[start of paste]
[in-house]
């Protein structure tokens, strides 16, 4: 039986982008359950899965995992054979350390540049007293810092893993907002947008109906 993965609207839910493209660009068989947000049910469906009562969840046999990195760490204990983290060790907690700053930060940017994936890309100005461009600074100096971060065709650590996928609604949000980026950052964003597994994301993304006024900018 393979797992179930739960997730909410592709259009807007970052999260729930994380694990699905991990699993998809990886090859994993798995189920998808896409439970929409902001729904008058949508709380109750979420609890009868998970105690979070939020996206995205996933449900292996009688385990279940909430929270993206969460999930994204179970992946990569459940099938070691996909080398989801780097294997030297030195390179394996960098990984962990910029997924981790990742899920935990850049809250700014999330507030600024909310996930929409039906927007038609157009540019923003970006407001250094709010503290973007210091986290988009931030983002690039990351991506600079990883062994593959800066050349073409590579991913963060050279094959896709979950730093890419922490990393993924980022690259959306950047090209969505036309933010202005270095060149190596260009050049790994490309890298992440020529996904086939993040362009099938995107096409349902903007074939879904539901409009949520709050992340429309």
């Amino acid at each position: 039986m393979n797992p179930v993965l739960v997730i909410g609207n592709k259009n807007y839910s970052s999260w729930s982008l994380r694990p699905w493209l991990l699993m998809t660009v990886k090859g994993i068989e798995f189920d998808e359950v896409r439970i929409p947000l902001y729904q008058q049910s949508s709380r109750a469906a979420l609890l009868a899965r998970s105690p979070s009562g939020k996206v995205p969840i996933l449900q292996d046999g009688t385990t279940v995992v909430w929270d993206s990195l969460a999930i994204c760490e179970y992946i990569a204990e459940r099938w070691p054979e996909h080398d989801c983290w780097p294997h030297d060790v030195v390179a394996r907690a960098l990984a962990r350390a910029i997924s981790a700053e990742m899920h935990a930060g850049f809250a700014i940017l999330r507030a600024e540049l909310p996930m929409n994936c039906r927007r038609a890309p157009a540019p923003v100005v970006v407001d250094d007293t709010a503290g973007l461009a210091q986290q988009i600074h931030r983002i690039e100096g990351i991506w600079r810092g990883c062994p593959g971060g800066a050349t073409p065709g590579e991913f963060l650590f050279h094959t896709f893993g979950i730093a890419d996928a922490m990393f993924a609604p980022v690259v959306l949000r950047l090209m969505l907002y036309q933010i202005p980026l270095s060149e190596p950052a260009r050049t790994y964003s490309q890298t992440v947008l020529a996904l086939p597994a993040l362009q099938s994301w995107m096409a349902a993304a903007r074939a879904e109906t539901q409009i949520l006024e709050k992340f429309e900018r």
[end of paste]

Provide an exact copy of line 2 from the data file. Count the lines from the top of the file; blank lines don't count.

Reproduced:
């Protein structure tokens, strides 16, 4: 039986982008359950899965995992054979350390540049007293810092893993907002947008109906 993965609207839910493209660009068989947000049910469906009562969840046999990195760490204990983290060790907690700053930060940017994936890309100005461009600074100096971060065709650590996928609604949000980026950052964003597994994301993304006024900018 393979797992179930739960997730909410592709259009807007970052999260729930994380694990699905991990699993998809990886090859994993798995189920998808896409439970929409902001729904008058949508709380109750979420609890009868998970105690979070939020996206995205996933449900292996009688385990279940909430929270993206969460999930994204179970992946990569459940099938070691996909080398989801780097294997030297030195390179394996960098990984962990910029997924981790990742899920935990850049809250700014999330507030600024909310996930929409039906927007038609157009540019923003970006407001250094709010503290973007210091986290988009931030983002690039990351991506600079990883062994593959800066050349073409590579991913963060050279094959896709979950730093890419922490990393993924980022690259959306950047090209969505036309933010202005270095060149190596260009050049790994490309890298992440020529996904086939993040362009099938995107096409349902903007074939879904539901409009949520709050992340429309």